Archbishop of Tuam describes clerical child abuse as ‘darkest place in our Catholic story’

Bishop of Derry warns against dumbing down church teaching to adapt to changing cultural priorities

Abuse of children by priests was addressed “clearly, directly and very movingly” in the synthesis report sent to Rome last week by the Irish Catholic Church, people attending the novena at Knock were told on Monday.

“The darkest place in our Catholic story is clerical and institutional abuse,” said Archbishop of Tuam Francis Duffy in a homily during Mass in the Basilica. In the synthesis report “it is referred to as an ‘open wound’ that was concealed by the church for so long. Those who participated in the synodal preparations identified a sense of loss, anger, betrayal, estrangement, in addition to the deeply personal and living sense of hurt. There is also a clear desire for healing,” he said.

The Archbishop noted how “significantly” the synthesis report “links abuse to other aspects of life where healing is needed, ‘our understanding of sexuality and of power; the absence of women in decision-making roles; transparency and accountability in governance; clericalism’. The synthesis invites the church to examine how its own structures and way of operating contributed to this situation.”

He continued that “healing that is so necessary extends to those who suffered abuse – clerical and institutional. It also extends to others who felt and continue to feel marginalised, stigmatised and judged by society and by church because of sexual orientation, perceived position in society and being judged and found wanting. The Lord’s call is to bring healing to those who suffer.”


It was the case that the “absence of so many people from our churches and the dramatic and continuing fall in the number of clergy and religious is leading to significant change in contemporary Irish Catholicism.” But, he said, “there is no point in looking only to the past, only to past structures, practices and timetables, instead we learn from the past, look at the present and we plan for the future. Past practices or the way things ‘always’ were, cannot hold us back or curtail us.”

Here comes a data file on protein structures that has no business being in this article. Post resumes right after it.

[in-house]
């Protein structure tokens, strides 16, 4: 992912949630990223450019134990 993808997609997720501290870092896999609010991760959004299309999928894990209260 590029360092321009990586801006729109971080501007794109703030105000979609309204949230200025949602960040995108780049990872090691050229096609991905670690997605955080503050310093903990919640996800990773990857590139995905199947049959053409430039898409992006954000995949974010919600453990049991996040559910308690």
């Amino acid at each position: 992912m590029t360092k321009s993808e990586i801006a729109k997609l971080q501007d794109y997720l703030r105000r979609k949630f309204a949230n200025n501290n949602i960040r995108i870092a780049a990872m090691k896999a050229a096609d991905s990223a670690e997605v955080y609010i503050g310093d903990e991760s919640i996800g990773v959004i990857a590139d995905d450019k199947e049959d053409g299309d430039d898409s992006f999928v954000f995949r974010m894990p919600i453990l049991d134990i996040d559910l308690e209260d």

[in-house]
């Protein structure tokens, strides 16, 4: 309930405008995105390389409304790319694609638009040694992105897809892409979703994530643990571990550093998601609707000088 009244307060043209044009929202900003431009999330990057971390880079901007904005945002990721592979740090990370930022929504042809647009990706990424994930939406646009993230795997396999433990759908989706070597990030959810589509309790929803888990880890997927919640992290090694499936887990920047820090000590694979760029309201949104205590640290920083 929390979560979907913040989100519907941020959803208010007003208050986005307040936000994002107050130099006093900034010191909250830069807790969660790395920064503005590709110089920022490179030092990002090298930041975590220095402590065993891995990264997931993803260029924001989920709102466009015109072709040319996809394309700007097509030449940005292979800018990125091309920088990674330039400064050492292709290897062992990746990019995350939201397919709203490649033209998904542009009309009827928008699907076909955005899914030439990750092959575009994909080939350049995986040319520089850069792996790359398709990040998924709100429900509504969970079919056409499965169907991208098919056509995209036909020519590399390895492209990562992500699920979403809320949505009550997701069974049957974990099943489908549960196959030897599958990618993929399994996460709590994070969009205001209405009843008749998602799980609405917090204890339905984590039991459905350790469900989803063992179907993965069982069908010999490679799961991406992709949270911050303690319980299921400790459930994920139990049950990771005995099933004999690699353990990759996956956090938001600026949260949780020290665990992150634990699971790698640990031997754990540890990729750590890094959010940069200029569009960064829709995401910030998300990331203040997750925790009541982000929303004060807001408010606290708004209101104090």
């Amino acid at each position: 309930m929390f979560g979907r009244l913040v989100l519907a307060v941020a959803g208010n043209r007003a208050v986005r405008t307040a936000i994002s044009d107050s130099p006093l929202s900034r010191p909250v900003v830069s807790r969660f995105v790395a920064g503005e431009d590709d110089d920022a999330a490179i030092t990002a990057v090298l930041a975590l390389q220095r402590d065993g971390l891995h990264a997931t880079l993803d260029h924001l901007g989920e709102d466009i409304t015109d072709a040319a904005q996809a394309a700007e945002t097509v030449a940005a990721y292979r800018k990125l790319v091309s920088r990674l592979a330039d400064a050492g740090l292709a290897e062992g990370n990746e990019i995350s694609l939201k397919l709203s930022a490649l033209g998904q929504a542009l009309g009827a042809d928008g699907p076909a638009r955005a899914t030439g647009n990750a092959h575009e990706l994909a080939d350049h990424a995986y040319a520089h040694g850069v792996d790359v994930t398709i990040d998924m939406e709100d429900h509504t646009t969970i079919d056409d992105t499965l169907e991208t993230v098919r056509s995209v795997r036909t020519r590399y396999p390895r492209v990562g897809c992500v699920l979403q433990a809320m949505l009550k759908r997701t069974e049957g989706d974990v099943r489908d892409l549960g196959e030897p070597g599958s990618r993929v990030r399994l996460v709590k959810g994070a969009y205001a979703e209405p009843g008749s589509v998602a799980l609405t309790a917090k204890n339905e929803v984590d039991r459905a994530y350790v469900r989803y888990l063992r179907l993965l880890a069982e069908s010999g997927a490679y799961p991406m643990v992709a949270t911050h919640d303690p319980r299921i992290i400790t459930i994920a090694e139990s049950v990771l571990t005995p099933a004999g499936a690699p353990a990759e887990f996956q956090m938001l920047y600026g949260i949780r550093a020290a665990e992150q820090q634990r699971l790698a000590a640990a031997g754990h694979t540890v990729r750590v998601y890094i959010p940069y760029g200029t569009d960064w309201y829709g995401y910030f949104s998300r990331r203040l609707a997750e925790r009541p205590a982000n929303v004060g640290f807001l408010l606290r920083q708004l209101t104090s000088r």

He said “the holy spirit will guide us along the synodal pathway which the holy father has identified as the way forward for the church in the 21st century. Let us remember and never forget that we are at the beginning of a new and exciting journey together,” he said.

Meanwhile, Bishop of Derry Donal McKeown has warned that “any attempt to dumb down the Gospel is an exercise in human arrogance in that we think we know better. That is the challenge for the synodal process in our country and around the world. It is easy to feel drawn to a comfortable, non-controversial version of Jesus and expect that we ought to adopt the cultural norms of our society. After all, these norms are the products of our infallible human reasoning! Nothing could be further from the truth of Jesus.”

Speaking at Mass in Derry’s St Eugene’s Cathedral, he acknowledged that “there are many things that need to be reformed in how we are a church. But these changes have to be driven by new and prayerful insights into the message of Jesus. When a church believes it ought merely to adapt to changing cultural priorities and cease to be a stone in society’s shoes, then we have stopped listening for the voice of the Lord.”

He warned that “the world will not be changed by a church whose standards are merely human. The world will be transformed by grace when people of faith seek the narrow gate and God’s priorities. When we are driven merely by human answers to sectional interests, then we merely undergird earthly priorities rather than proposing and living radical Gospel priorities. The great reforming saints stood out because they pointed to a divine vision and not to self-congratulatory sectional interests. Jesus wants the world to be resurrected, not merely trapped in the tomb of its own making.”

The liberal Catholic We Are Church Ireland group has enthusiastically welcomed the synthesis report sent to Rome last week. Spokesman Colm Holmes said they were “delighted and relieved” to read it as it included “many of the reforms we have all been campaigning for the past 25 years: women in all ministries; welcome for LGBTQ+; married priests and optional celibacy; and shared decision-making”.

He described the synthesis report as marking “a watershed moment for the Catholic Church in Ireland” which “will be a reference document for years to come”.

Patsy McGarry

Patsy McGarry

Patsy McGarry is a contributor to The Irish Times